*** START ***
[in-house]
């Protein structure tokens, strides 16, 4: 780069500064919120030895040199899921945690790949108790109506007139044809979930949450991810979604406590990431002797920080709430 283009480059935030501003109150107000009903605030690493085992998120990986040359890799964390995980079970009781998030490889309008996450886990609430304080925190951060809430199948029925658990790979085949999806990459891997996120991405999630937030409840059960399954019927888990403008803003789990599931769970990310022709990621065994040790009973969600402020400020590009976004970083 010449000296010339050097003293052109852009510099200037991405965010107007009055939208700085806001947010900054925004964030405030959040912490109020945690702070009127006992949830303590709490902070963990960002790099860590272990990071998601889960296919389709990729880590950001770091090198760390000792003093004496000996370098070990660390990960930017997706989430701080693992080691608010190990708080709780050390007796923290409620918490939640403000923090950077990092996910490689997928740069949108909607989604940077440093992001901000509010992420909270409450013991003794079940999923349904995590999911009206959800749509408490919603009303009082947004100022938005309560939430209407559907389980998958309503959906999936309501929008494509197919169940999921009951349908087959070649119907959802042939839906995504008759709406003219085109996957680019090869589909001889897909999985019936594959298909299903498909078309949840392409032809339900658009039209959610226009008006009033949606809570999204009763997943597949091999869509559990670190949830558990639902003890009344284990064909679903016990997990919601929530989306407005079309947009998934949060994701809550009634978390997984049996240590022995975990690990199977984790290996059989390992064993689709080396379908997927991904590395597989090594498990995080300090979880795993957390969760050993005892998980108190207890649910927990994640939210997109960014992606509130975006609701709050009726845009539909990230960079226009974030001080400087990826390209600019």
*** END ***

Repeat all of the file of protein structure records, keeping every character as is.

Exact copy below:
[in-house]
């Protein structure tokens, strides 16, 4: 780069500064919120030895040199899921945690790949108790109506007139044809979930949450991810979604406590990431002797920080709430 283009480059935030501003109150107000009903605030690493085992998120990986040359890799964390995980079970009781998030490889309008996450886990609430304080925190951060809430199948029925658990790979085949999806990459891997996120991405999630937030409840059960399954019927888990403008803003789990599931769970990310022709990621065994040790009973969600402020400020590009976004970083 010449000296010339050097003293052109852009510099200037991405965010107007009055939208700085806001947010900054925004964030405030959040912490109020945690702070009127006992949830303590709490902070963990960002790099860590272990990071998601889960296919389709990729880590950001770091090198760390000792003093004496000996370098070990660390990960930017997706989430701080693992080691608010190990708080709780050390007796923290409620918490939640403000923090950077990092996910490689997928740069949108909607989604940077440093992001901000509010992420909270409450013991003794079940999923349904995590999911009206959800749509408490919603009303009082947004100022938005309560939430209407559907389980998958309503959906999936309501929008494509197919169940999921009951349908087959070649119907959802042939839906995504008759709406003219085109996957680019090869589909001889897909999985019936594959298909299903498909078309949840392409032809339900658009039209959610226009008006009033949606809570999204009763997943597949091999869509559990670190949830558990639902003890009344284990064909679903016990997990919601929530989306407005079309947009998934949060994701809550009634978390997984049996240590022995975990690990199977984790290996059989390992064993689709080396379908997927991904590395597989090594498990995080300090979880795993957390969760050993005892998980108190207890649910927990994640939210997109960014992606509130975006609701709050009726845009539909990230960079226009974030001080400087990826390209600019």